Last week I wrote about George Will’s nostalgia for an education focused purely on founding fathers and supposedly enduring civil rights. In the meantime, Zadie Smith’s acceptance speech for the 2016 Welt Literature Prize lends great nuance to these questions of tradition, politics, and civil rights.
Smith writes: “Meanwhile the dream of time travel—for new presidents, literary journalists, and writers alike—is just that: a dream. And one that only makes sense if the rights and privileges you are accorded currently were accorded to you back then, too. If some white men are more sentimental about history than anyone else right now it’s no big surprise: their rights and privileges stretch a long way back. For a black woman the expanse of livable history is so much shorter. What would I have been and what would I have done—or more to the point, what would have been done to me—in 1360, in 1760, in 1860, in 1960? I do not say this to claim some pedestal of perfect victimhood or historical innocence. I know very well how my West African ancestors sold and enslaved their tribal cousins and neighbors. I don’t believe in any political or personal identity of pure innocence and absolute rectitude.
But neither do I believe in time travel. I believe in human limitation, not out of any sense of fatalism but out of a learned caution, gleaned from both recent and distant history. We will never be perfect: that is our limitation. But we can have, and have had, moments in which we can take genuine pride. I took pride in my neighborhood, in my childhood, back in 1999. It was not perfect but it was filled with possibility. If the clouds have rolled in over my fiction it is not because what was perfect has been proved empty but because what was becoming possible—and is still experienced as possible by millions—is now denied as if it never did and never could exist.”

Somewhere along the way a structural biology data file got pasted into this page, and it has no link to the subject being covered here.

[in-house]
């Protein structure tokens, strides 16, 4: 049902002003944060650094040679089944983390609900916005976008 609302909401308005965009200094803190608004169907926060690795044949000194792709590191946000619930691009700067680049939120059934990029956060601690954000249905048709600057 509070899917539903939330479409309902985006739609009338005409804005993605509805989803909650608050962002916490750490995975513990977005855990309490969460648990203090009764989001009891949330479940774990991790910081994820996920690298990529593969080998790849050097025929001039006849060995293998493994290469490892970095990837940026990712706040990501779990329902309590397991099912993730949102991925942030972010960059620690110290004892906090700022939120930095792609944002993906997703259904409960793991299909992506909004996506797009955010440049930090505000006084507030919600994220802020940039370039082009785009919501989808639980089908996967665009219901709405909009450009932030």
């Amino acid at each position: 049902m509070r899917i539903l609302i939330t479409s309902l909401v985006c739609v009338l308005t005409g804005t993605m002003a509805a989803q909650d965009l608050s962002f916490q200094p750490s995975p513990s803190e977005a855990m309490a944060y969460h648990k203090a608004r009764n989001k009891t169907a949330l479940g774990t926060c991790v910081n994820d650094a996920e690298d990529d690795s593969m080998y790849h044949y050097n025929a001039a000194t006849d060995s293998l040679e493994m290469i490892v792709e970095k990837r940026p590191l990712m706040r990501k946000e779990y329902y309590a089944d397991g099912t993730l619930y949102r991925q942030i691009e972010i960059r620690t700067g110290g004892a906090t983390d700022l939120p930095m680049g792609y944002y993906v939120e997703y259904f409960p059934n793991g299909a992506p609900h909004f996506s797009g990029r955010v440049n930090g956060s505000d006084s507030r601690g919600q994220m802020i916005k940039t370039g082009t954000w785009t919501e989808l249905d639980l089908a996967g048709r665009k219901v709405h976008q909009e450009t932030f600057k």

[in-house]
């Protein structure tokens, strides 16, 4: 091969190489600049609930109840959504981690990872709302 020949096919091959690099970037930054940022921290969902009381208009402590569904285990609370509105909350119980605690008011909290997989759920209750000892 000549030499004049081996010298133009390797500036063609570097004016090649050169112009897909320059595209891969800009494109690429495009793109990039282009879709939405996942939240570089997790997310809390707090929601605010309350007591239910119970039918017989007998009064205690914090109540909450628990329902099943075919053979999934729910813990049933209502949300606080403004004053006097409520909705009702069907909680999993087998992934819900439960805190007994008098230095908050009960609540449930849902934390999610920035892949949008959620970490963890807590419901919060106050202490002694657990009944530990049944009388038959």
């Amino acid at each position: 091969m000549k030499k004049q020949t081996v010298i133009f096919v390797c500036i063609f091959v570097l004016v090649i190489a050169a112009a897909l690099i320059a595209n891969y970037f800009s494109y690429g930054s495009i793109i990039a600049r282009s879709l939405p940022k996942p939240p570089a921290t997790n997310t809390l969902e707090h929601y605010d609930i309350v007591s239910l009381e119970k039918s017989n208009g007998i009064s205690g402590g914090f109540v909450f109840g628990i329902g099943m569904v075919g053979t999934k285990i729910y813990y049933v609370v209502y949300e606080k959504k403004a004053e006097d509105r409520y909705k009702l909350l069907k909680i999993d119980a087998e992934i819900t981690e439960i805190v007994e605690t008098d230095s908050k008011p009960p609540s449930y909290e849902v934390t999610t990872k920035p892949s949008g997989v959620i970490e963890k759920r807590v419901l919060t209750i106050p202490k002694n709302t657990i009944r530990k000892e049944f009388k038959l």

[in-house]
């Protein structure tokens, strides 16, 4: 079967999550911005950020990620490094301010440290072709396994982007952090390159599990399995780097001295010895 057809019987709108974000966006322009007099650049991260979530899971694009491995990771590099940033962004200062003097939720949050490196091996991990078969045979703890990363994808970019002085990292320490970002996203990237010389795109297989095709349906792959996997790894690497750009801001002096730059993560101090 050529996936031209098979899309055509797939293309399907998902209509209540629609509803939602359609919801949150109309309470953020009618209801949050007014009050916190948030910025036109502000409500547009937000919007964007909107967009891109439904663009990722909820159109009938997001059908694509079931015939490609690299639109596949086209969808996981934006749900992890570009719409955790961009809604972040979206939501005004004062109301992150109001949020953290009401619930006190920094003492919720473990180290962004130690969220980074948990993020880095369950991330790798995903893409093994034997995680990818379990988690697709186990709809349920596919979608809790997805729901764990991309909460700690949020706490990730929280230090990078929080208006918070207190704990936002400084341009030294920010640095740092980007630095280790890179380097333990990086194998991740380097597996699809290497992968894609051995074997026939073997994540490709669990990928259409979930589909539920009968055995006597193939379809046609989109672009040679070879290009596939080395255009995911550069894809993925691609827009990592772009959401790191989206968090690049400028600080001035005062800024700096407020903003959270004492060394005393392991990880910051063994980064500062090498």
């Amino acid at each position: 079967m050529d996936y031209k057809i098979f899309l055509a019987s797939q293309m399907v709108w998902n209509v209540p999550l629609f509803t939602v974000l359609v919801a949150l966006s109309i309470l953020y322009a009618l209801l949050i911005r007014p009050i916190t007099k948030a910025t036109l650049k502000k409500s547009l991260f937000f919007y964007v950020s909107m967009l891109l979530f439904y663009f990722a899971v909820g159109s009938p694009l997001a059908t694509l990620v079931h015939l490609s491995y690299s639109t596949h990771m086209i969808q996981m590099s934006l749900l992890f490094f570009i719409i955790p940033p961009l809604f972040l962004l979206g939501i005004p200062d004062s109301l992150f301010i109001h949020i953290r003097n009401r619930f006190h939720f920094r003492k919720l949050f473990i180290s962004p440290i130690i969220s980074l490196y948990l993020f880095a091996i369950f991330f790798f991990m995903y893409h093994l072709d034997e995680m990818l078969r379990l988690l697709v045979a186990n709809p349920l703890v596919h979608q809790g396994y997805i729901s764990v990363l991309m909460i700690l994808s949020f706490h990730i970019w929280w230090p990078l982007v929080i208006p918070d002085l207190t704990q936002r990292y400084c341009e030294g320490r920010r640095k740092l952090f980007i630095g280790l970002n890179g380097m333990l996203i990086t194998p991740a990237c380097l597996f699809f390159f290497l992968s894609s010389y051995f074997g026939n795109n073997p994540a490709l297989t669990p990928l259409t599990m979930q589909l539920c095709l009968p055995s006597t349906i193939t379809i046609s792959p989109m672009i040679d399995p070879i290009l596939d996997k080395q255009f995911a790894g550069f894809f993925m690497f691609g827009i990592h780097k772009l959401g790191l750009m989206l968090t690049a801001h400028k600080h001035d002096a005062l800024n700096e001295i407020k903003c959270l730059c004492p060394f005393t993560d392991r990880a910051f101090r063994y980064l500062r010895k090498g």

Smith’s speech examines the spaces between optimism and despair, especially in this post-election period. Several weeks ago I wrote a poem in Spanish with one particular line that says, “¿Cómo sonreír un optimismo todavía no sentido?” (“How to smile an optimism not yet felt?”). The question itself should reveal both despair (in Spanish, “desesperación”; the undoing of hope) and some distant certainty that smiles and optimism will—must—return. I see in these emotional spaces the fraught question of civility, a code that tells us how to be good winners and losers, or who is supposed to be quiet now, or even who should timidly accept tyranny. To paraphrase Smith, this code tells us to ignore the possible and deny that it ever existed. Over this past month my mind and heart have walked these spaces of despair, with their craggy outcrops of impositions of civility, wondering not only how we as a nation can climb up and out, but also how we as individuals and small groups can do so.